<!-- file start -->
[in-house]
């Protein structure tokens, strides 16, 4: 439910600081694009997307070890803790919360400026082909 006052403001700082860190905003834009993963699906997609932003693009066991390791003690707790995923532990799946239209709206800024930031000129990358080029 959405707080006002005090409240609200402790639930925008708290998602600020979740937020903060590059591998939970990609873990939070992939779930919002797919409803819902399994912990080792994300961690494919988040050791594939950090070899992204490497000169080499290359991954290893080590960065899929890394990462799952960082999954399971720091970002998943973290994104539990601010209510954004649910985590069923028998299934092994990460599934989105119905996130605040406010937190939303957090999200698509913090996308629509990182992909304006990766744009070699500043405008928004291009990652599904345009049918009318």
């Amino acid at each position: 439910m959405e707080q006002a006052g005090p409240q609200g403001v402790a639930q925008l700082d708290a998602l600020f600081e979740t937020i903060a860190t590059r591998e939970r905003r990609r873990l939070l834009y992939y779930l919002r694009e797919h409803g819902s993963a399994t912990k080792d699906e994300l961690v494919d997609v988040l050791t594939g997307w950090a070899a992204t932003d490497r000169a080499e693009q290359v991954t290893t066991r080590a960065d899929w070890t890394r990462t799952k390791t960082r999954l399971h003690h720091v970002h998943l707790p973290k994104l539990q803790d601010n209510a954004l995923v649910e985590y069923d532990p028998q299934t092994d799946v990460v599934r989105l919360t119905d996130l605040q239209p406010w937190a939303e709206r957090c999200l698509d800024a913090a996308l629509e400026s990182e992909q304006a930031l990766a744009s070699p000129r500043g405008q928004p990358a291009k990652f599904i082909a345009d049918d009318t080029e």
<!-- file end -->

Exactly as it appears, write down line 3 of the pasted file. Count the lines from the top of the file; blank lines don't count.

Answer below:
């Amino acid at each position: 439910m959405e707080q006002a006052g005090p409240q609200g403001v402790a639930q925008l700082d708290a998602l600020f600081e979740t937020i903060a860190t590059r591998e939970r905003r990609r873990l939070l834009y992939y779930l919002r694009e797919h409803g819902s993963a399994t912990k080792d699906e994300l961690v494919d997609v988040l050791t594939g997307w950090a070899a992204t932003d490497r000169a080499e693009q290359v991954t290893t066991r080590a960065d899929w070890t890394r990462t799952k390791t960082r999954l399971h003690h720091v970002h998943l707790p973290k994104l539990q803790d601010n209510a954004l995923v649910e985590y069923d532990p028998q299934t092994d799946v990460v599934r989105l919360t119905d996130l605040q239209p406010w937190a939303e709206r957090c999200l698509d800024a913090a996308l629509e400026s990182e992909q304006a930031l990766a744009s070699p000129r500043g405008q928004p990358a291009k990652f599904i082909a345009d049918d009318t080029e």